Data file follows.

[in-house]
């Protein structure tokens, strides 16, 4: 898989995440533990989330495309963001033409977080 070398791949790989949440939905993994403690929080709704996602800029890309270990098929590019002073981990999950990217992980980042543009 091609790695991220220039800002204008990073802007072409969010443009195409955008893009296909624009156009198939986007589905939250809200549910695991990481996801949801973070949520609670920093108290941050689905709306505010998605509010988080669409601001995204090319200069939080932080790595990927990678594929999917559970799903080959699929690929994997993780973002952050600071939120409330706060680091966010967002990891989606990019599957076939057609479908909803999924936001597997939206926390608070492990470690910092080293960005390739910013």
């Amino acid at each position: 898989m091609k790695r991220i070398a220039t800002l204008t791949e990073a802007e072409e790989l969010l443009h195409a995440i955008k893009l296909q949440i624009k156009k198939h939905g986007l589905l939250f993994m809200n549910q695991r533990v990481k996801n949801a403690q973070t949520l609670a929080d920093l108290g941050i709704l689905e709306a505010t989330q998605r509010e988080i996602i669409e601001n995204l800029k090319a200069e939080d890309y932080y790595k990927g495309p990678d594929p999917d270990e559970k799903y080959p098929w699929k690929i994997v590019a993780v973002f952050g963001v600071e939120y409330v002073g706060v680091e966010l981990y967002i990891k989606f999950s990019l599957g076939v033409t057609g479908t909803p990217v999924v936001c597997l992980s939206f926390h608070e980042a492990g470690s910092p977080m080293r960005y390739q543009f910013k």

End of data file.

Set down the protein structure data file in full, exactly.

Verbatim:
[in-house]
């Protein structure tokens, strides 16, 4: 898989995440533990989330495309963001033409977080 070398791949790989949440939905993994403690929080709704996602800029890309270990098929590019002073981990999950990217992980980042543009 091609790695991220220039800002204008990073802007072409969010443009195409955008893009296909624009156009198939986007589905939250809200549910695991990481996801949801973070949520609670920093108290941050689905709306505010998605509010988080669409601001995204090319200069939080932080790595990927990678594929999917559970799903080959699929690929994997993780973002952050600071939120409330706060680091966010967002990891989606990019599957076939057609479908909803999924936001597997939206926390608070492990470690910092080293960005390739910013």
């Amino acid at each position: 898989m091609k790695r991220i070398a220039t800002l204008t791949e990073a802007e072409e790989l969010l443009h195409a995440i955008k893009l296909q949440i624009k156009k198939h939905g986007l589905l939250f993994m809200n549910q695991r533990v990481k996801n949801a403690q973070t949520l609670a929080d920093l108290g941050i709704l689905e709306a505010t989330q998605r509010e988080i996602i669409e601001n995204l800029k090319a200069e939080d890309y932080y790595k990927g495309p990678d594929p999917d270990e559970k799903y080959p098929w699929k690929i994997v590019a993780v973002f952050g963001v600071e939120y409330v002073g706060v680091e966010l981990y967002i990891k989606f999950s990019l599957g076939v033409t057609g479908t909803p990217v999924v936001c597997l992980s939206f926390h608070e980042a492990g470690s910092p977080m080293r960005y390739q543009f910013k």